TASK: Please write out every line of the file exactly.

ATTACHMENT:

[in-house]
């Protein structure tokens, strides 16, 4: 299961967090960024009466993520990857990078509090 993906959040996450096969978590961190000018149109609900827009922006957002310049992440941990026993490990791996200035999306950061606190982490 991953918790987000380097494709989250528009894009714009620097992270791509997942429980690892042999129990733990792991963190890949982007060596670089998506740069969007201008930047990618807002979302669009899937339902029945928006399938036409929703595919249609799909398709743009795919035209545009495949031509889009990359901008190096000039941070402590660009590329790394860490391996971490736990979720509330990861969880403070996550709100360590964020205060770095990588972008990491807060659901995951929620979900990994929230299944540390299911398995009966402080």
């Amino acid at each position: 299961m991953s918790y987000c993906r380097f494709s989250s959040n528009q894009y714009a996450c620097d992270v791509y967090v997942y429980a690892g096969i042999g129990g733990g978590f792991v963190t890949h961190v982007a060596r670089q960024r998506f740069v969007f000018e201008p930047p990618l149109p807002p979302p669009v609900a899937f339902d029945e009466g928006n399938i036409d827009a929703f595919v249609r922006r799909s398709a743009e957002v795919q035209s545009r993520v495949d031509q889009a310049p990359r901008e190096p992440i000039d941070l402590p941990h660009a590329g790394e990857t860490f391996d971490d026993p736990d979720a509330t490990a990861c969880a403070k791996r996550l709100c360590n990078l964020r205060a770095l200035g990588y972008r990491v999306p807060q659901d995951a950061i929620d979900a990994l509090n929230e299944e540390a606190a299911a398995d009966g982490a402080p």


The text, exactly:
[in-house]
């Protein structure tokens, strides 16, 4: 299961967090960024009466993520990857990078509090 993906959040996450096969978590961190000018149109609900827009922006957002310049992440941990026993490990791996200035999306950061606190982490 991953918790987000380097494709989250528009894009714009620097992270791509997942429980690892042999129990733990792991963190890949982007060596670089998506740069969007201008930047990618807002979302669009899937339902029945928006399938036409929703595919249609799909398709743009795919035209545009495949031509889009990359901008190096000039941070402590660009590329790394860490391996971490736990979720509330990861969880403070996550709100360590964020205060770095990588972008990491807060659901995951929620979900990994929230299944540390299911398995009966402080």
């Amino acid at each position: 299961m991953s918790y987000c993906r380097f494709s989250s959040n528009q894009y714009a996450c620097d992270v791509y967090v997942y429980a690892g096969i042999g129990g733990g978590f792991v963190t890949h961190v982007a060596r670089q960024r998506f740069v969007f000018e201008p930047p990618l149109p807002p979302p669009v609900a899937f339902d029945e009466g928006n399938i036409d827009a929703f595919v249609r922006r799909s398709a743009e957002v795919q035209s545009r993520v495949d031509q889009a310049p990359r901008e190096p992440i000039d941070l402590p941990h660009a590329g790394e990857t860490f391996d971490d026993p736990d979720a509330t490990a990861c969880a403070k791996r996550l709100c360590n990078l964020r205060a770095l200035g990588y972008r990491v999306p807060q659901d995951a950061i929620d979900a990994l509090n929230e299944e540390a606190a299911a398995d009966g982490a402080p």